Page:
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“There is no greater sorrow than to recall in misery the time when we were happy.” – Dante Alighieri
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In case you missed it last Friday, we emailed out our annual Bespoke Report which covers everything you need to know about the setup for financial markets and the economy heading into 2023. You can read it here.
There are just thirteen hours left of trading to go and then we can finally bid farewell to 2022. Futures are positive this morning, but if this year has taught us anything, it is that what happens in the futures market doesn’t often follow through to regular trading. The only economic data on the calendar this morning is jobless claims at 8:30 eastern. Initial claims were right in line with forecasts at 225K while continuing claims increased to 1.71 million, which is the highest reading since February.
Individual investor bullish sentiment increased more than five percentage points but still remains depressed at less than 26%. This week’s results also officially confirm that 2022 will be the first year in the history of the survey (since 1987) that bullish sentiment was below its historical average every week of the year.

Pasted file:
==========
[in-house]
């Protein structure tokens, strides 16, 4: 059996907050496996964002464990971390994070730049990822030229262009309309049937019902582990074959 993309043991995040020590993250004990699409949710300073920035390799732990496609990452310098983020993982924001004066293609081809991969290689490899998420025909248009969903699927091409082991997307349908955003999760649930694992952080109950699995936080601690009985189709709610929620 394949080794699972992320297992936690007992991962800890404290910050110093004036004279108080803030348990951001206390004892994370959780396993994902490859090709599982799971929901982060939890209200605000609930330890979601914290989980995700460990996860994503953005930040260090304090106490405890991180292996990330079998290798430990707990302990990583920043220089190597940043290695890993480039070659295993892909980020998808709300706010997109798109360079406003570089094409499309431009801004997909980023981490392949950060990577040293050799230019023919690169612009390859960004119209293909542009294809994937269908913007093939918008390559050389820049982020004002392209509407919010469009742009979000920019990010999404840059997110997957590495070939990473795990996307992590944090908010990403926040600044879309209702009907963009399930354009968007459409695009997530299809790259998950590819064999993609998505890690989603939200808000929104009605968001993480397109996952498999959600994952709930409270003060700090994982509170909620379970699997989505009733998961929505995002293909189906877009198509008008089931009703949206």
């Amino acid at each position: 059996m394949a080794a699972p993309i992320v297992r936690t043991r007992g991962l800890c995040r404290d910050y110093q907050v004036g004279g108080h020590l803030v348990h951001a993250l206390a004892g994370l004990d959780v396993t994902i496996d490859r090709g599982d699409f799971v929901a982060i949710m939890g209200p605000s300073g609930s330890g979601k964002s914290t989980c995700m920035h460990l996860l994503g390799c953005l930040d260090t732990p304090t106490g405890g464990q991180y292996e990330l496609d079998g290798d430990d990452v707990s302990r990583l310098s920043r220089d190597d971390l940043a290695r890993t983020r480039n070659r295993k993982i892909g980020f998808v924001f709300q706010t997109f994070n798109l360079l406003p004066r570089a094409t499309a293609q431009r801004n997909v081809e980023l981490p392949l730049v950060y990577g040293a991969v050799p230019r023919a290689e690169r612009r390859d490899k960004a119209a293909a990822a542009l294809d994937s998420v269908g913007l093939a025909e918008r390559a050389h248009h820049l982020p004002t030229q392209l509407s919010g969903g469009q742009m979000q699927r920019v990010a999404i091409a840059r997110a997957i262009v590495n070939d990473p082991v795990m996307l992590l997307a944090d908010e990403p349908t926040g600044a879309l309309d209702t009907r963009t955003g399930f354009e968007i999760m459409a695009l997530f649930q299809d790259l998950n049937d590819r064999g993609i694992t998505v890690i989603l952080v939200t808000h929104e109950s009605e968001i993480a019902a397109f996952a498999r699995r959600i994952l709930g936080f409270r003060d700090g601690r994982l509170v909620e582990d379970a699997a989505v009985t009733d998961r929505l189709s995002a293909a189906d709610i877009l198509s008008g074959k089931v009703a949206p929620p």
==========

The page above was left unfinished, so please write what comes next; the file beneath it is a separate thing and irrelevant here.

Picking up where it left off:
Can it get any worse than 2022 has been for the Nasdaq? With the index making a new closing low for the year yesterday, it is very close to going wire to wire on the year with the closing high coming on the first trading day and the closing low occurring right near the last trading day.
The two charts below show when the Nasdaq has made its annual closing highs and lows for every year since 1972. Starting at the top, on average, the YTD high occurs on the 176th trading day, which works out to mid-September. In terms of individual years, the YTD high occurs in Q4 nearly 60% of the time and in Q1 just 18% of the time. Furthermore, there have only been five other years where the YTD high occurred in the first two weeks, and 2008 was the only other year that the YTD high was on the first trading day of the year.
Shifting focus to the YTD low, on average, it occurs on the 90th trading day of the year. Even more notable, though, is the fact that there have only been four other years where the Nasdaq’s YTD low occurred in the final two weeks of the year (2022, 2018, 2000, and 1973). Those are also the only four years in the Nasdaq’s history where it made its YTD closing low in December. In other words, 2022 has been rare in terms of both the timing of the YTD high and YTD low.
Looking at the charts, you’ll also notice that the only other year with a similar setup where the Nasdaq made its YTD high in the opening two weeks of the year and its YTD low in the final two weeks was in 1973. In 1973, the YTD closing low occurred 239 trading days after the YTD closing high, but this year it will be at least 248 trading days separating the two.
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